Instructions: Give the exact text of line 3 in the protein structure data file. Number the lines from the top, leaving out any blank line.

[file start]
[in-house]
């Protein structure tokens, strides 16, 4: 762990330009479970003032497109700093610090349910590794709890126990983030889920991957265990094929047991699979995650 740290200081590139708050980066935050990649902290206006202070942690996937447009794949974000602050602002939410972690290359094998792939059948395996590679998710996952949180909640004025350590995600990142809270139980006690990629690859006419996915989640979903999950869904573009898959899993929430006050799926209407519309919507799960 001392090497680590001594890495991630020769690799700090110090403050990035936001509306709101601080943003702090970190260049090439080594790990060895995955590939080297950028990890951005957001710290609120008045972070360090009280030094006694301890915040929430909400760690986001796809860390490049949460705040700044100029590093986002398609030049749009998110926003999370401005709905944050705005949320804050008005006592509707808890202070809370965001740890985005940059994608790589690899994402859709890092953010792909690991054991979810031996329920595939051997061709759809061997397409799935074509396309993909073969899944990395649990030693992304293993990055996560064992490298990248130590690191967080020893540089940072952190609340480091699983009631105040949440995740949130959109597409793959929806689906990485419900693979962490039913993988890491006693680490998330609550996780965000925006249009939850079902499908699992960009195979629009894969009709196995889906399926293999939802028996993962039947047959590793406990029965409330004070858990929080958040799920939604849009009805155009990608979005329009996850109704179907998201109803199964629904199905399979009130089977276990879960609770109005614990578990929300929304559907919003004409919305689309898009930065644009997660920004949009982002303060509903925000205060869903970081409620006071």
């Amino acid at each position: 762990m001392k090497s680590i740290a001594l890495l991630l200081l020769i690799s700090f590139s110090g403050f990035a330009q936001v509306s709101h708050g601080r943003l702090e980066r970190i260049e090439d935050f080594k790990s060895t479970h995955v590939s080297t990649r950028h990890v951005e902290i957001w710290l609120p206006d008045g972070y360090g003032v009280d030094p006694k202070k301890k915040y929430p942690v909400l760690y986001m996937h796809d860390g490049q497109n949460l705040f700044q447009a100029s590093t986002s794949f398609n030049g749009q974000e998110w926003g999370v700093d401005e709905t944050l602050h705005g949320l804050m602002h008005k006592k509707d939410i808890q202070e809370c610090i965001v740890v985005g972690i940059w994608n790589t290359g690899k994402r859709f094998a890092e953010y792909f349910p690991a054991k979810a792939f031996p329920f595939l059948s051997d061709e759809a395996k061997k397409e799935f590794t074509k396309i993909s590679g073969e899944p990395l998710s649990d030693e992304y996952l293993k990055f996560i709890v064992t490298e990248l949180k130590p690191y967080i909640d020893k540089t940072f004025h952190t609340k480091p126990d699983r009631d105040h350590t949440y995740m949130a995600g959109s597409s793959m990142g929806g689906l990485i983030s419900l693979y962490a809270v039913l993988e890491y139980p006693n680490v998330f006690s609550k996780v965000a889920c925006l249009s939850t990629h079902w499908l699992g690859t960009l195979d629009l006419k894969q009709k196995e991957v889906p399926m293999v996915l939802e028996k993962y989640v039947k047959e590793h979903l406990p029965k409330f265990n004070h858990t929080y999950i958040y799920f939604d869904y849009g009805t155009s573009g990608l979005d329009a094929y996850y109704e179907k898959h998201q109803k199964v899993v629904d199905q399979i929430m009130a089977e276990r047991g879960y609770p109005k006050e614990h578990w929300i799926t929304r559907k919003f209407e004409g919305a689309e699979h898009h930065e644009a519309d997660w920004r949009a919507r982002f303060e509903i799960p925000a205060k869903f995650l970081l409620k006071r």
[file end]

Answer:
């Amino acid at each position: 762990m001392k090497s680590i740290a001594l890495l991630l200081l020769i690799s700090f590139s110090g403050f990035a330009q936001v509306s709101h708050g601080r943003l702090e980066r970190i260049e090439d935050f080594k790990s060895t479970h995955v590939s080297t990649r950028h990890v951005e902290i957001w710290l609120p206006d008045g972070y360090g003032v009280d030094p006694k202070k301890k915040y929430p942690v909400l760690y986001m996937h796809d860390g490049q497109n949460l705040f700044q447009a100029s590093t986002s794949f398609n030049g749009q974000e998110w926003g999370v700093d401005e709905t944050l602050h705005g949320l804050m602002h008005k006592k509707d939410i808890q202070e809370c610090i965001v740890v985005g972690i940059w994608n790589t290359g690899k994402r859709f094998a890092e953010y792909f349910p690991a054991k979810a792939f031996p329920f595939l059948s051997d061709e759809a395996k061997k397409e799935f590794t074509k396309i993909s590679g073969e899944p990395l998710s649990d030693e992304y996952l293993k990055f996560i709890v064992t490298e990248l949180k130590p690191y967080i909640d020893k540089t940072f004025h952190t609340k480091p126990d699983r009631d105040h350590t949440y995740m949130a995600g959109s597409s793959m990142g929806g689906l990485i983030s419900l693979y962490a809270v039913l993988e890491y139980p006693n680490v998330f006690s609550k996780v965000a889920c925006l249009s939850t990629h079902w499908l699992g690859t960009l195979d629009l006419k894969q009709k196995e991957v889906p399926m293999v996915l939802e028996k993962y989640v039947k047959e590793h979903l406990p029965k409330f265990n004070h858990t929080y999950i958040y799920f939604d869904y849009g009805t155009s573009g990608l979005d329009a094929y996850y109704e179907k898959h998201q109803k199964v899993v629904d199905q399979i929430m009130a089977e276990r047991g879960y609770p109005k006050e614990h578990w929300i799926t929304r559907k919003f209407e004409g919305a689309e699979h898009h930065e644009a519309d997660w920004r949009a919507r982002f303060e509903i799960p925000a205060k869903f995650l970081l409620k006071r």